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Appl Physiol Nutr Metab. 2012 Aug;37(4):621-30. doi: 10.1139/h2012-036. Epub 2012 May 4.

Training effects on peripheral muscle oxygenation and performance in children with congenital heart diseases.

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Adaptations et Réadaptations, Facultés des Sciences du Sport, Université de Picardie, Amiens, France.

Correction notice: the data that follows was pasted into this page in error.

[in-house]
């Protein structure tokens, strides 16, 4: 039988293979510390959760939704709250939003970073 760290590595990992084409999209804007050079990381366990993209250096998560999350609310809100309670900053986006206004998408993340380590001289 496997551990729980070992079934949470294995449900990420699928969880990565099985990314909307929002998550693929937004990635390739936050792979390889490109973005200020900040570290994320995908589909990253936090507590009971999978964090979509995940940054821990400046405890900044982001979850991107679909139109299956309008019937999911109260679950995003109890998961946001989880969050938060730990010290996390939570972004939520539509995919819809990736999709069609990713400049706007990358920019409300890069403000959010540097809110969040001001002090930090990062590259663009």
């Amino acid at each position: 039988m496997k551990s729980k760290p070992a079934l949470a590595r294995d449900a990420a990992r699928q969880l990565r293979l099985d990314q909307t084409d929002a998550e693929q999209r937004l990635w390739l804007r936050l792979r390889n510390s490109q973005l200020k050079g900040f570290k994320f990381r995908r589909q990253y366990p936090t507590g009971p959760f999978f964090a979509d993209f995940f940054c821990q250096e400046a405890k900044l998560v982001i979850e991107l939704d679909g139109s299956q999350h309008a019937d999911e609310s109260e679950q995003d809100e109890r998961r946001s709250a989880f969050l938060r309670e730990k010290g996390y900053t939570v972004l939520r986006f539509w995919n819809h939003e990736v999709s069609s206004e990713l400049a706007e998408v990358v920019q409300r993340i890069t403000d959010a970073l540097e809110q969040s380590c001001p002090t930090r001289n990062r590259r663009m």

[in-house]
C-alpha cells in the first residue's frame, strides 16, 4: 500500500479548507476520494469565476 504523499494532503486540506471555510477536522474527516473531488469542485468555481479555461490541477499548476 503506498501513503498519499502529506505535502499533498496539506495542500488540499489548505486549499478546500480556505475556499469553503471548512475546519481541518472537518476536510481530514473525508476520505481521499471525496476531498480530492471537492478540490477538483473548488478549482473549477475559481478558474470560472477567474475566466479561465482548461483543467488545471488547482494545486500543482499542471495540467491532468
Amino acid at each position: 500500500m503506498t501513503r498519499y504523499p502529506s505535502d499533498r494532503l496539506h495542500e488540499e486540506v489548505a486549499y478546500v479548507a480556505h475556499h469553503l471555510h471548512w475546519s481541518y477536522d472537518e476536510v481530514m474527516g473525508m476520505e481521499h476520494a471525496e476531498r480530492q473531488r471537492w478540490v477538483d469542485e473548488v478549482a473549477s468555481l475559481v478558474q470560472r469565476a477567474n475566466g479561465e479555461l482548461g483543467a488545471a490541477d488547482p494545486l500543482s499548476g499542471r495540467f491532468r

We investigated the effect of training on peripheral muscular performance and oxygenation during exercise and recovery in children with congenital heart diseases (CHD). Eighteen patients with CHD aged 12 to 15 years were randomly assigned into either an individualized 12-week aerobic cycling training group (TG) or a control group (CG). Maximal voluntary contraction (MVC) and endurance at 50% MVC (time to exhaustion, T(lim)) of the knee extensors were measured before and after training. During the 50% MVC exercise and recovery, near-infrared spectroscopy (NIRS) was used to assess the fall in muscle oxygenation, i.e., deoxygenation ([Formula: see text]) of the vastus lateralis, the mean rate of decrease in muscle oxygenation, the half time of recovery (T(1/2R)), and the recovery speed to maximal oxygenation (R(S)). There was no effect of time on any parameter in the CG. After training, significant improvements were observed in TG for MVC (101.6 ± 14.0 vs. 120.2 ± 19.4 N·m, p < 0.01) and T(lim) (66.2 ± 22.6 vs. 86.0 ± 23.0 s, p< 0.01). Increased oxygenation (0.20 ± 0.13 vs. 0.15 ± 0.07 a.u., p < 0.01) and faster mean rate of decrease in muscle oxygenation were also shown after training in TG (1.22 ± 0.45 vs. 1.71 ± 0.78%·s(-1), p < 0.001). Moreover, a shorter recovery time was observed in TG after training for T(1/2R) (27.2 ± 6.1 vs. 20.8 ± 4.2 s, p < 0.01) and R(S) (63.1 ± 18.4 vs. 50.3 ± 11.4 s, p < 0.01). A significant relationship between the change in [Formula: see text] and both MVC (r = 0.95, p < 0.001) and T(lim) (r = 0.90, p < 0.001) in TG was observed. We concluded that exercise training improves peripheral muscular function by enhancing strength and endurance performance in children with CHD. This improvement was associated with increased oxygenation of peripheral muscles and faster recovery.

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